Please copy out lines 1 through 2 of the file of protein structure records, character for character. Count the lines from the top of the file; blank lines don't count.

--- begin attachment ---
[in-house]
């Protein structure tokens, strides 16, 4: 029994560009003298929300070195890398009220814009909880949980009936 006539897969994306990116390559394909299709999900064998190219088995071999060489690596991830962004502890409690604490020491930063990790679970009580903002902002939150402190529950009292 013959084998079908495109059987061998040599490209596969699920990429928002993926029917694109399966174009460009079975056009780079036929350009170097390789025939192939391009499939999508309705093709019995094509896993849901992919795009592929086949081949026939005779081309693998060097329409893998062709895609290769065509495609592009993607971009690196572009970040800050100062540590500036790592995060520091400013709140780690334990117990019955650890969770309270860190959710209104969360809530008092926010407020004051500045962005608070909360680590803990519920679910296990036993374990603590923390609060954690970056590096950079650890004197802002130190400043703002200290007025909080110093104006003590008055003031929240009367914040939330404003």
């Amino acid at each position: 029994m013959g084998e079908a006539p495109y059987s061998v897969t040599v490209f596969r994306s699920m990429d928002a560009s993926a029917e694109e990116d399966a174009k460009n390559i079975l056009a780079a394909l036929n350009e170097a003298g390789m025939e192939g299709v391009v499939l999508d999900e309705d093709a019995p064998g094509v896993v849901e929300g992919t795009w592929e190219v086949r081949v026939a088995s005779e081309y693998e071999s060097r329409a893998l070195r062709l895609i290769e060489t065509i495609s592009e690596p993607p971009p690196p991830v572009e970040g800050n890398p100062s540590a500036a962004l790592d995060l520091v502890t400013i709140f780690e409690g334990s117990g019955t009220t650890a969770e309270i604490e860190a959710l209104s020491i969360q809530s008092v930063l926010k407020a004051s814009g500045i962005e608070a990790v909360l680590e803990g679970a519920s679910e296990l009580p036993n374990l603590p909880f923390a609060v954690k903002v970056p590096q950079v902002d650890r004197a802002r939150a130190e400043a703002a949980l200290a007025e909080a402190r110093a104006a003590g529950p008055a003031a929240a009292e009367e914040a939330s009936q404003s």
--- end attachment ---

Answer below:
[in-house]
């Protein structure tokens, strides 16, 4: 029994560009003298929300070195890398009220814009909880949980009936 006539897969994306990116390559394909299709999900064998190219088995071999060489690596991830962004502890409690604490020491930063990790679970009580903002902002939150402190529950009292 013959084998079908495109059987061998040599490209596969699920990429928002993926029917694109399966174009460009079975056009780079036929350009170097390789025939192939391009499939999508309705093709019995094509896993849901992919795009592929086949081949026939005779081309693998060097329409893998062709895609290769065509495609592009993607971009690196572009970040800050100062540590500036790592995060520091400013709140780690334990117990019955650890969770309270860190959710209104969360809530008092926010407020004051500045962005608070909360680590803990519920679910296990036993374990603590923390609060954690970056590096950079650890004197802002130190400043703002200290007025909080110093104006003590008055003031929240009367914040939330404003």